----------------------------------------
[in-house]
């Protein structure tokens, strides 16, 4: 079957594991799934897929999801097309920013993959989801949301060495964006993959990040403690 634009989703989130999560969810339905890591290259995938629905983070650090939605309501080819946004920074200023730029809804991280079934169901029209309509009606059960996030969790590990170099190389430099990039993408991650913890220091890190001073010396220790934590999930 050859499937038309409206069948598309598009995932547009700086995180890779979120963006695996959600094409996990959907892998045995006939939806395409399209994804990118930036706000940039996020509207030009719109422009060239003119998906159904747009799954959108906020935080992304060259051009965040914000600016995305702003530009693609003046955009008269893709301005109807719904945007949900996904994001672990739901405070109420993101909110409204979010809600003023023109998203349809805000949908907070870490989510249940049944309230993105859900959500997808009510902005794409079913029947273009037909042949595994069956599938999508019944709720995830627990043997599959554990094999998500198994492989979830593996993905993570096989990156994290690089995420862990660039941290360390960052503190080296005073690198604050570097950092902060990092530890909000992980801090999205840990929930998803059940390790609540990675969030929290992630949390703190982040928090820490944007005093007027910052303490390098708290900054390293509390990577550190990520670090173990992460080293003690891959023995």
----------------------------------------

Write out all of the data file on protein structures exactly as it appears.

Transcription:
[in-house]
């Protein structure tokens, strides 16, 4: 079957594991799934897929999801097309920013993959989801949301060495964006993959990040403690 634009989703989130999560969810339905890591290259995938629905983070650090939605309501080819946004920074200023730029809804991280079934169901029209309509009606059960996030969790590990170099190389430099990039993408991650913890220091890190001073010396220790934590999930 050859499937038309409206069948598309598009995932547009700086995180890779979120963006695996959600094409996990959907892998045995006939939806395409399209994804990118930036706000940039996020509207030009719109422009060239003119998906159904747009799954959108906020935080992304060259051009965040914000600016995305702003530009693609003046955009008269893709301005109807719904945007949900996904994001672990739901405070109420993101909110409204979010809600003023023109998203349809805000949908907070870490989510249940049944309230993105859900959500997808009510902005794409079913029947273009037909042949595994069956599938999508019944709720995830627990043997599959554990094999998500198994492989979830593996993905993570096989990156994290690089995420862990660039941290360390960052503190080296005073690198604050570097950092902060990092530890909000992980801090999205840990929930998803059940390790609540990675969030929290992630949390703190982040928090820490944007005093007027910052303490390098708290900054390293509390990577550190990520670090173990992460080293003690891959023995």